The McLain Train
Matt McLain (CIN): 2-3, HR, 2 R, 4 RBI, BB, SB.
Matt McLain stepped to the plate last night in the fifth with two outs and the bases juiced. The rookie then fell behind in the count 0-2 to righty reliever Justin Martinez, who reared back and fired his best heater: 101 mph at the letters. But McLain’s bat was too quick; He sliced a high drive over the wall in right for his first career grand salami. It wasn’t the biggest home run you’ll see at 366 feet, but the fact that it came on a 101-fastball is extraordinary. The grand slam proved the difference in a 9-6 slugfest over the D-Backs.
I suppose you could point to McLain being a rookie who has struck out a bit (40-contact ability on the 20-80 scale via PLV) as a reason to sell high. But where’s the fun in that? In all seriousness, what I really like about McLain is that he struggled with contact last season in Double-A (28.1% K rate) but battled back. This year, he struck out at just a 19.1% clip in 38 games with Triple-A Louisville, so we saw terrific growth. Plus, his upside is tremendous; He swiped 10 bases while hitting .301 with a .372 ISO in Triple-A.
For my money, the Reds have been the best story in baseball. Who would’ve guessed they’d be just two games back in the loss column in the NL Central 99 games into the season despite not getting much from either Hunter Greene or Nick Lodolo? McLain is a big reason behind it all and I’m very excited to see how he finishes the year.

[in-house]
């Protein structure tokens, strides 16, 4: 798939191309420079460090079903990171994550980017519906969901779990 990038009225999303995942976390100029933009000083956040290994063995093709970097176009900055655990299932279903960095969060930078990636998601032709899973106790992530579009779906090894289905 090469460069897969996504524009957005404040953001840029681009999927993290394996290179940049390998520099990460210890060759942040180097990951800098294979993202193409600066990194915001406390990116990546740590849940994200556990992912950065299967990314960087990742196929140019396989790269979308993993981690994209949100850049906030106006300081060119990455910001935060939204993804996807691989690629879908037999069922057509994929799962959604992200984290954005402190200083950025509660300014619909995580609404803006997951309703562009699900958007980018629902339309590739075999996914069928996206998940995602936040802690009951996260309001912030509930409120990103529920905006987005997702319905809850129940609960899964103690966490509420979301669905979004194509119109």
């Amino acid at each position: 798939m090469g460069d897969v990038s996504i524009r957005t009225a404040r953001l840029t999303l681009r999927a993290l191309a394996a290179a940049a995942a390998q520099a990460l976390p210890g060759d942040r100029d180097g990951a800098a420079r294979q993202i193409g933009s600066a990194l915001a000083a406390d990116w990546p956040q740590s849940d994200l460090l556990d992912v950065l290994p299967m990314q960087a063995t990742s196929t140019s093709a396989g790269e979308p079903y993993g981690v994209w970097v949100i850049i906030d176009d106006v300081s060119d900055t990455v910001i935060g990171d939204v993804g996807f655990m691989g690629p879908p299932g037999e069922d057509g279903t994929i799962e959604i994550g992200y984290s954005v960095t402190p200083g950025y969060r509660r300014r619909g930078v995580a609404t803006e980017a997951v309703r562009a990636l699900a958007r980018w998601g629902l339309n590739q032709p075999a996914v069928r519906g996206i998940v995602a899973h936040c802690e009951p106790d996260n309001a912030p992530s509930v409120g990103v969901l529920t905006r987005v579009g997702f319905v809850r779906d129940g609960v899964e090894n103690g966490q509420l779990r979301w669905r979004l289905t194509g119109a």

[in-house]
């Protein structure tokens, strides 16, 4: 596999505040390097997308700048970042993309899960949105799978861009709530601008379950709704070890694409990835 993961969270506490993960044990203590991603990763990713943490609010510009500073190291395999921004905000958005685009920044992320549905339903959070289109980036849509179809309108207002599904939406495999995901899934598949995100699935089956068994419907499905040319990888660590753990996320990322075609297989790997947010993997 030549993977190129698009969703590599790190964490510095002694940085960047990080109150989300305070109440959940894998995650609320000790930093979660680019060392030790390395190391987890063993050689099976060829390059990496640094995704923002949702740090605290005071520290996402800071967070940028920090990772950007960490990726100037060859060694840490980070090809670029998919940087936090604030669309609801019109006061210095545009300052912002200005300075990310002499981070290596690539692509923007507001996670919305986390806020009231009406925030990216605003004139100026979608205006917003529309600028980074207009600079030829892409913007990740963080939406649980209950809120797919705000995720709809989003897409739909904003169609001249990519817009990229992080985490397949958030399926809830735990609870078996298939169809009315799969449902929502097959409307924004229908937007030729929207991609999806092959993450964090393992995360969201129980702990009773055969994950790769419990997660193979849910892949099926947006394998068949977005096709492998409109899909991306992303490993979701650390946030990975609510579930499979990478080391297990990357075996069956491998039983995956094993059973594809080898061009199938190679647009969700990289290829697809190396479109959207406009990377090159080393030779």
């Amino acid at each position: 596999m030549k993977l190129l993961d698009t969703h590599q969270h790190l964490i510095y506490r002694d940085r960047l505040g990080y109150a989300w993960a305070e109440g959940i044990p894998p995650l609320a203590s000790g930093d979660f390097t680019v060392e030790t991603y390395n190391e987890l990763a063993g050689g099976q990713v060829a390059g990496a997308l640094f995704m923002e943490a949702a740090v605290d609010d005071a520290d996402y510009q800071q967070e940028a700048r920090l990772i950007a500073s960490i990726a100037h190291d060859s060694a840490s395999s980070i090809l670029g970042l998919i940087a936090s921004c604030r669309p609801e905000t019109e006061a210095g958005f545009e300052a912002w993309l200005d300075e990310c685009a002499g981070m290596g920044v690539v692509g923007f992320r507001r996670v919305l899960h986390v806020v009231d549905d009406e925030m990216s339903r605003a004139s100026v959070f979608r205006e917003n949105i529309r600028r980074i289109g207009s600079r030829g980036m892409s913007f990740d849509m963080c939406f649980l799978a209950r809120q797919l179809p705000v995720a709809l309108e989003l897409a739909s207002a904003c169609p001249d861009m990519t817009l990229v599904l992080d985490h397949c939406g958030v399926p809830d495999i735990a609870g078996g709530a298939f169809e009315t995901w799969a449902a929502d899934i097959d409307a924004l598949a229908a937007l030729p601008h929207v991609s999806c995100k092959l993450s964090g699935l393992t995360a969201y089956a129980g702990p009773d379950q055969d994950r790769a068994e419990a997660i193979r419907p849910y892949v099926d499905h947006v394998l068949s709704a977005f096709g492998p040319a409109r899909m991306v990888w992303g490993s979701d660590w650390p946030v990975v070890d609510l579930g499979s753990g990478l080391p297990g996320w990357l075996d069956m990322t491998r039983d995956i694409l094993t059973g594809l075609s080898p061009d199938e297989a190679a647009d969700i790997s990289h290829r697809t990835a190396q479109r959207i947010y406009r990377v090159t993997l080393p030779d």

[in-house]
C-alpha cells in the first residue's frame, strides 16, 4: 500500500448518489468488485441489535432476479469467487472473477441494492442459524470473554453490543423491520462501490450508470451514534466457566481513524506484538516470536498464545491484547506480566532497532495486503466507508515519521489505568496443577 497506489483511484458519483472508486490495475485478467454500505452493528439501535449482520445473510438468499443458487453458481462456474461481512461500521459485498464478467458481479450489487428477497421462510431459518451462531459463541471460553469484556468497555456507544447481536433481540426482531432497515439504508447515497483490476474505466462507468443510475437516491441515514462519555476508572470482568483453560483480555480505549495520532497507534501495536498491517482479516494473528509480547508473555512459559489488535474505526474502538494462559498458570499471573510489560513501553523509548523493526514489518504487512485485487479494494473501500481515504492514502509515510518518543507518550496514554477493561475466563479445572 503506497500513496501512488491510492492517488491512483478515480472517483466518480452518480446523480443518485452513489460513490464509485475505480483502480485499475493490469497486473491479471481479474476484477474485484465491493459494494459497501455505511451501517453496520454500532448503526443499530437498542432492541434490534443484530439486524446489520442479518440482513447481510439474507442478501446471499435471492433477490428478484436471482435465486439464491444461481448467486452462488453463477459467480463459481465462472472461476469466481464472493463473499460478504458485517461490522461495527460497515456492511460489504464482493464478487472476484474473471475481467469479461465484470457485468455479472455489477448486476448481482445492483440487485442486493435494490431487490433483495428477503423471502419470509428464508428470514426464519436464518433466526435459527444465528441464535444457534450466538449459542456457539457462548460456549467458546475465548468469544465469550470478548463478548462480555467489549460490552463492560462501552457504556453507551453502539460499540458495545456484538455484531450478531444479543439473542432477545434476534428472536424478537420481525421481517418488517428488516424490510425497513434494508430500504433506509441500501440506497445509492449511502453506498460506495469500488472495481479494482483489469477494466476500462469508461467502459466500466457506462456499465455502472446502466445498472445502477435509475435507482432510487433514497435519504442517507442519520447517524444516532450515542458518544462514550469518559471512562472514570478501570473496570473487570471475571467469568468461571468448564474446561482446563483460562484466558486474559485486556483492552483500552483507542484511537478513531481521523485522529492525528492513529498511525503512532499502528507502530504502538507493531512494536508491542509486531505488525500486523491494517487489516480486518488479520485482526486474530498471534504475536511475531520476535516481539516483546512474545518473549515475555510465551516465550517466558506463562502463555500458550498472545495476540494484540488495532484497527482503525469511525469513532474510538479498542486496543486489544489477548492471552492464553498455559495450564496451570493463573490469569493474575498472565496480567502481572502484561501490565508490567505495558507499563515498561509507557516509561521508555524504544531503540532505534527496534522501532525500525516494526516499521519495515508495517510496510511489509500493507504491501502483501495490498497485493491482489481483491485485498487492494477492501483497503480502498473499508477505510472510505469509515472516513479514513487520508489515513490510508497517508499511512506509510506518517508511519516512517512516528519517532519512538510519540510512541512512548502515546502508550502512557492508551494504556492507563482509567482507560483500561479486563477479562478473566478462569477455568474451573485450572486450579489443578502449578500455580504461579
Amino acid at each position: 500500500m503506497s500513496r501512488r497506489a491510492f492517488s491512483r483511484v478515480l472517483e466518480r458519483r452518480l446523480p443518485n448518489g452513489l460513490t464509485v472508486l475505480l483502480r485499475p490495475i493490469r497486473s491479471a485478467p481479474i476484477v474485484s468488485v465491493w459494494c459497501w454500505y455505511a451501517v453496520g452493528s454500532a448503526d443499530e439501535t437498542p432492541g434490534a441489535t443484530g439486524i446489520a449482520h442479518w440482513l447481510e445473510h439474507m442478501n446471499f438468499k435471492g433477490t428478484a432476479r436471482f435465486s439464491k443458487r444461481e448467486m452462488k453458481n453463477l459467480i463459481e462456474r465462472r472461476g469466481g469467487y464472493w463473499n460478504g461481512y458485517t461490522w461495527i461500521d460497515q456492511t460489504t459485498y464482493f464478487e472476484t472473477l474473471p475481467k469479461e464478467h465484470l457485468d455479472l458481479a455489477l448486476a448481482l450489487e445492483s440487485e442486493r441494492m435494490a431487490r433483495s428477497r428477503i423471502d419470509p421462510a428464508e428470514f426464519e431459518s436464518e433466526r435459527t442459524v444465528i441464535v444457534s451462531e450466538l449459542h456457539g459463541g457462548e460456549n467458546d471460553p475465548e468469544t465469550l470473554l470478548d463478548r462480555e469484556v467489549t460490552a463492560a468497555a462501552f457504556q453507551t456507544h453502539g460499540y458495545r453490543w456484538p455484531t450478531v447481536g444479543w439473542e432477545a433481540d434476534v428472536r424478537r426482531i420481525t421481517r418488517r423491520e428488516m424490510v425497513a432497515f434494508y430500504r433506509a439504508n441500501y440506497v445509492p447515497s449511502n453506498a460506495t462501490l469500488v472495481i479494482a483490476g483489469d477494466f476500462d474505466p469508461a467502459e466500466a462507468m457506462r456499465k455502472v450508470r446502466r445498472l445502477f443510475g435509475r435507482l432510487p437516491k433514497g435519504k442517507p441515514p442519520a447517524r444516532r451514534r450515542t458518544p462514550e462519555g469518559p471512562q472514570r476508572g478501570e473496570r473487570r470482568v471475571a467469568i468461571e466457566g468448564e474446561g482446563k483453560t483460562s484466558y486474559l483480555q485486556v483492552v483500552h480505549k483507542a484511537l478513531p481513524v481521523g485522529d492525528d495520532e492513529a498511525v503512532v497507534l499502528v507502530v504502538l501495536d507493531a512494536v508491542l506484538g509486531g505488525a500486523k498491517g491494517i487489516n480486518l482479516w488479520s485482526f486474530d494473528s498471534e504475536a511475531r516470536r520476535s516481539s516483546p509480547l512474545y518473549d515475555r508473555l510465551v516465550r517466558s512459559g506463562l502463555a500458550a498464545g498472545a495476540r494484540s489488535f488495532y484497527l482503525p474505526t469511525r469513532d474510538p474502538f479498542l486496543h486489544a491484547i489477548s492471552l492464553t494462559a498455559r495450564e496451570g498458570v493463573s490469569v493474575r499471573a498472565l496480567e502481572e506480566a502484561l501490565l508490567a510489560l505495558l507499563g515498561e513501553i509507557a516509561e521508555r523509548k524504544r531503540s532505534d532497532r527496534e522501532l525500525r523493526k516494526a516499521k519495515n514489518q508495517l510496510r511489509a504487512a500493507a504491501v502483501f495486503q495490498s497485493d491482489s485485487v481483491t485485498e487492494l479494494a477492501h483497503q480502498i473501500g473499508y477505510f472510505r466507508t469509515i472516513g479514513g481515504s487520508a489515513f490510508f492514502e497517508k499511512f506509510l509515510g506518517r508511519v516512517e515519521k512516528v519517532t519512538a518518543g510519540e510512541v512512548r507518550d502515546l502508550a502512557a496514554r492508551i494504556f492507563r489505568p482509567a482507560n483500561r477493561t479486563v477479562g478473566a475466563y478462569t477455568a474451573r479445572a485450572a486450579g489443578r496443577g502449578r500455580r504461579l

Let’s see how the other hitters did Friday:
Michael Massey (KC): 2-4, 2 HR, 2 R, 4 RBI.
The Royals took the lead on Massey’s first home run, a three-run shot to the second deck in right off Clarke Schmidt with two down in the fourth. His second home run came off righty reliever Tommy Kahnle, a 377-foot line drive solo shot to right (101.8 EV). The 25-year-old rookie hadn’t shown much so far and came into last night’s game in the Bronx slashing .206/.264/.303. PLV has tracked him with about league-average power (50 on the 20-80 scale); However, Massey showed some pop in the minors last year with a .272 ISO in 33 games with Triple-A Omaha.
Ketel Marte (ARI): 3-5, 3B, 2 HR, 2 R, 4 RBI.
I’m always giddy whenever Marte has a big game because he was one of the first players I wrote about here during the 2018 off-season. Anyway, the triple as you might’ve guessed, was the result of a misplay; A line drive that caromed off Will Benson’s glove in right. His first home run was a line drive that was probably a GABP special, a long line drive that just got over the right field wall. However, the second shot was a no-doubter and hit 425 feet to straightaway center (105.6 EV). Marte’s .877 OPS is just six points behind Luis Arraez for tops among all qualified second basemen. As Esteban Rivera on FanGraphs pointed out, Marte is showing significantly more pop as a lefty this year (he’s a natural right-handed hitter), and that has been the key to him having another big year.
Kyle Tucker (HOU): 3-4, 3 HR, 3 R, 4 RBI.
Woah. This was a career night for Tucker. I won’t ramble too much but this first two home runs were off the lefty JP Sears, so that’s an interesting footnote. If you can believe it, hey, it’s Oakland after all, he actually came close to four home runs. In the fourth, he lifted a long flyout to straightaway center at 386 feet. If you’re wondering, the second one was the longest at 396 feet (100.3 EV). The huge night raises his OPS to .897, fourth among all qualified outfielders.
Byron Buxton (MIN): 2-4, 2 HR, 2 R, 4 RBI.